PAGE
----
The knee absorbs a great deal of impact making injuries to the joint common, especially in runners. While a knee injury can be frustrating, it may not necessarily end your ability to run. Once your doctor gives you approval, you can begin a slow and careful routine to strengthen your knee that will get you back out on the road and tearing up the miles.
Strengthen the muscles surrounding your knee so the joint is supported. Use free weights or machines to exercise the calves, the quadriceps in the front of the thigh as well as the hamstrings in the back of the thigh.
Adopt a regular program of stretching exercises to improve flexibility and prevent stiffness. Stretch thoroughly after each strength training session, concentrating on the calves, hamstrings and hip flexors.
Wear the appropriate knee brace for your injury. Consult with your doctor as to what type of functional brace you need and how long you should wear it. Ideally, you will wean yourself off of the brace as your knee becomes stronger.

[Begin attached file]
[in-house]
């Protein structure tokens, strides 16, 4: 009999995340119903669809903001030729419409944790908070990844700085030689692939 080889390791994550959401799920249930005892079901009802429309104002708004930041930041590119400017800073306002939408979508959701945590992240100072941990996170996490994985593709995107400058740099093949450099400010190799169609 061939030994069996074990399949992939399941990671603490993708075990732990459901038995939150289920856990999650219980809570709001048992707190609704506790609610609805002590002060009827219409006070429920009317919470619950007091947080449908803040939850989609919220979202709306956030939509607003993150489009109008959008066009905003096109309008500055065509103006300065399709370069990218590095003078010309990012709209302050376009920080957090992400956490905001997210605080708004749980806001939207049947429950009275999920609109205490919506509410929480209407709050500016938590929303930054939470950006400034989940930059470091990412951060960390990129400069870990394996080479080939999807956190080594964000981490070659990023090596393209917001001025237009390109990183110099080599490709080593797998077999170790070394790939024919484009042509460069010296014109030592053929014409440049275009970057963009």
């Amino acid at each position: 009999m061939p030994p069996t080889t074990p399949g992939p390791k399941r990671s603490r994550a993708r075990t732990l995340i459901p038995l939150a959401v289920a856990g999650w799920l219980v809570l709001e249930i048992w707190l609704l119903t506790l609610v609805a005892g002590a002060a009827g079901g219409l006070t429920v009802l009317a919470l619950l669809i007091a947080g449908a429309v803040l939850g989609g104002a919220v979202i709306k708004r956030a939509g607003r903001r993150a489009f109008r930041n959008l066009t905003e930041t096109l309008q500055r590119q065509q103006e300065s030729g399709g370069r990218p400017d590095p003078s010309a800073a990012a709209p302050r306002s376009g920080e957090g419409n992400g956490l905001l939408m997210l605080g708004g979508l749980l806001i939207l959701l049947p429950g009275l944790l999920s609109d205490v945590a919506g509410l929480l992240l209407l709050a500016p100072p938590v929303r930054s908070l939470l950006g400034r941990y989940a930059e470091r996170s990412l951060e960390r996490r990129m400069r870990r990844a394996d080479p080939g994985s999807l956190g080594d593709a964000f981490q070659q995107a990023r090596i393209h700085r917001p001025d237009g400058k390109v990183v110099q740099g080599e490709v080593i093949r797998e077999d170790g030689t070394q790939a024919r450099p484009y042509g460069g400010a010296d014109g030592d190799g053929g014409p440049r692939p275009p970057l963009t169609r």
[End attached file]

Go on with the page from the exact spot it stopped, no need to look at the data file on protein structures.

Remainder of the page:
Avoid running downhill or climbing stairs. These actions put extra stress on your knees. Run on flat, soft surfaces such as grass, a treadmill or a padded running track to reduce impact.
Keep your mileage low and slowly work up to more distance. Ease into running longer distances to allow your knee to adjust to the impact. Mix periods of running with walking, and immediately stop exercising if you feel pain.
Items you will need
- ✓ Knee brace
- Rest is essential for your knee's recovery, so schedule your workouts for every other day.
- Obtain your physician's approval before you begin any post-injury exercise program following.
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This article reflects the views of the writer and does not necessarily reflect the views of Jillian Michaels or JillianMichaels.com.